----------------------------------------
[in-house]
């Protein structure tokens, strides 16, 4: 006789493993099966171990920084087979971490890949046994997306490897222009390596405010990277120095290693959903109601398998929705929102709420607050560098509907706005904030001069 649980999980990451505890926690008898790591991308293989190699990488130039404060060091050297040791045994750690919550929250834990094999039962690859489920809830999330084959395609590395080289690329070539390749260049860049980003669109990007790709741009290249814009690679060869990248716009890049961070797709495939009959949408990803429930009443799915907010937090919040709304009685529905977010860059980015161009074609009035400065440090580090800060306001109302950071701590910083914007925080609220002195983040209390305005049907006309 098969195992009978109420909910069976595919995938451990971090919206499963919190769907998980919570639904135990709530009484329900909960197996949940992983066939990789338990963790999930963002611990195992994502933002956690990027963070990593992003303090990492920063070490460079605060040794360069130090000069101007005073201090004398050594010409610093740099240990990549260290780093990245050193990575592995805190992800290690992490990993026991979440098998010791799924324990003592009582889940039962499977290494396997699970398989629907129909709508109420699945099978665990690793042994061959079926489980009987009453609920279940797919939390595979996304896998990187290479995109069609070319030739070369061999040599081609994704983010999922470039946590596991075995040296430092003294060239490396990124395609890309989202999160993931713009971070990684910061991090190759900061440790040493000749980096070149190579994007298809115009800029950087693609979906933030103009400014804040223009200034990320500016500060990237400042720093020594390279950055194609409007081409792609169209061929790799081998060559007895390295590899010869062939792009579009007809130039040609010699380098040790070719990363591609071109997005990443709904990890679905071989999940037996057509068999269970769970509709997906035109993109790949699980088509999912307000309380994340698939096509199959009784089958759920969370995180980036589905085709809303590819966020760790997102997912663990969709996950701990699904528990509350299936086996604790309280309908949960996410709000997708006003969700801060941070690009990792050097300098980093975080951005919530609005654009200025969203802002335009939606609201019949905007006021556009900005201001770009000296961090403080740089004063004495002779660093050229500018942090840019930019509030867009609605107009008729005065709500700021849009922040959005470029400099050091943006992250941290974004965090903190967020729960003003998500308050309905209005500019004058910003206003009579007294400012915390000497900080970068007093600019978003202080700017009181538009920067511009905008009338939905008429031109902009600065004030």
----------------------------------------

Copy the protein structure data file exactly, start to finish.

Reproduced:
[in-house]
């Protein structure tokens, strides 16, 4: 006789493993099966171990920084087979971490890949046994997306490897222009390596405010990277120095290693959903109601398998929705929102709420607050560098509907706005904030001069 649980999980990451505890926690008898790591991308293989190699990488130039404060060091050297040791045994750690919550929250834990094999039962690859489920809830999330084959395609590395080289690329070539390749260049860049980003669109990007790709741009290249814009690679060869990248716009890049961070797709495939009959949408990803429930009443799915907010937090919040709304009685529905977010860059980015161009074609009035400065440090580090800060306001109302950071701590910083914007925080609220002195983040209390305005049907006309 098969195992009978109420909910069976595919995938451990971090919206499963919190769907998980919570639904135990709530009484329900909960197996949940992983066939990789338990963790999930963002611990195992994502933002956690990027963070990593992003303090990492920063070490460079605060040794360069130090000069101007005073201090004398050594010409610093740099240990990549260290780093990245050193990575592995805190992800290690992490990993026991979440098998010791799924324990003592009582889940039962499977290494396997699970398989629907129909709508109420699945099978665990690793042994061959079926489980009987009453609920279940797919939390595979996304896998990187290479995109069609070319030739070369061999040599081609994704983010999922470039946590596991075995040296430092003294060239490396990124395609890309989202999160993931713009971070990684910061991090190759900061440790040493000749980096070149190579994007298809115009800029950087693609979906933030103009400014804040223009200034990320500016500060990237400042720093020594390279950055194609409007081409792609169209061929790799081998060559007895390295590899010869062939792009579009007809130039040609010699380098040790070719990363591609071109997005990443709904990890679905071989999940037996057509068999269970769970509709997906035109993109790949699980088509999912307000309380994340698939096509199959009784089958759920969370995180980036589905085709809303590819966020760790997102997912663990969709996950701990699904528990509350299936086996604790309280309908949960996410709000997708006003969700801060941070690009990792050097300098980093975080951005919530609005654009200025969203802002335009939606609201019949905007006021556009900005201001770009000296961090403080740089004063004495002779660093050229500018942090840019930019509030867009609605107009008729005065709500700021849009922040959005470029400099050091943006992250941290974004965090903190967020729960003003998500308050309905209005500019004058910003206003009579007294400012915390000497900080970068007093600019978003202080700017009181538009920067511009905008009338939905008429031109902009600065004030």